• learning healthy ways to express anger and frustration
  • having a home environment free of violence and abuse

Generally, the more alcohol a person consumes during pregnancy, the higher the chance of FAS.

The frequency, strength, and quantity of alcoholic drinks have an effect, as well as the timing of consumption. Drinking alcohol late in a pregnancy increases the likelihood of FAS.

However, while higher amounts of alcohol are more harmful, there is no known amount or type of alcohol that is safe to consume while pregnant. All alcoholic drinks, including wine and beer, have a similar effect on a developing baby.

However, alcohol may affect a fetus more significantly if the pregnant person:

  • has malnutrition
  • smokes
  • is older
  • has a below-average body mass index (BMI)
  • has a personal or family history of substance abuse
  • has had multiple pregnancies or births
  • has a lower ability to process alcohol

Some research suggests that a pregnant person’s environment may also play a role. Living in stressful, isolated, or adverse conditions may increase the chance of FAS.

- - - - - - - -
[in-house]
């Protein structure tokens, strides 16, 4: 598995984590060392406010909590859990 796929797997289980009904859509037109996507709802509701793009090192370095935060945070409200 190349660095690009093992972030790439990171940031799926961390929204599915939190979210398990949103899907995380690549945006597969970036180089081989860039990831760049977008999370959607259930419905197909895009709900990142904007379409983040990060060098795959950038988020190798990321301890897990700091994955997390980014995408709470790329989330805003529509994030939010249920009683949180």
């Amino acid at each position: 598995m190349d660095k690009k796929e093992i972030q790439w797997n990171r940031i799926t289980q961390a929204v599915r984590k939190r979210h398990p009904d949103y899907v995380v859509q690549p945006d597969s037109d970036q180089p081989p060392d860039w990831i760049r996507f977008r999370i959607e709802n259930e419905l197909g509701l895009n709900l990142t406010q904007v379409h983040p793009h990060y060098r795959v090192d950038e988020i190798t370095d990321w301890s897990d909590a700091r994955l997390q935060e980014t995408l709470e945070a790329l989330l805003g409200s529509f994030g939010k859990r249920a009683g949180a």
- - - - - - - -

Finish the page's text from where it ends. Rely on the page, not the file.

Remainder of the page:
It is important that both individuals and healthcare professionals understand their role in preventing FASDs.

For people trying to get pregnant

If a person is thinking of having a baby, it is important that they know ahead of time that they will need to avoid alcohol:

  • during the months when they are trying to conceive
  • during pregnancy
  • while breastfeeding

In many cases, this will mean avoiding alcohol for more than a year in total.

For accidental exposure

It takes most people 4–6 weeks to confirm that they are pregnant after having penetrative sex. Therefore, people who are trying to get pregnant may be pregnant for 1 month or more without knowing it.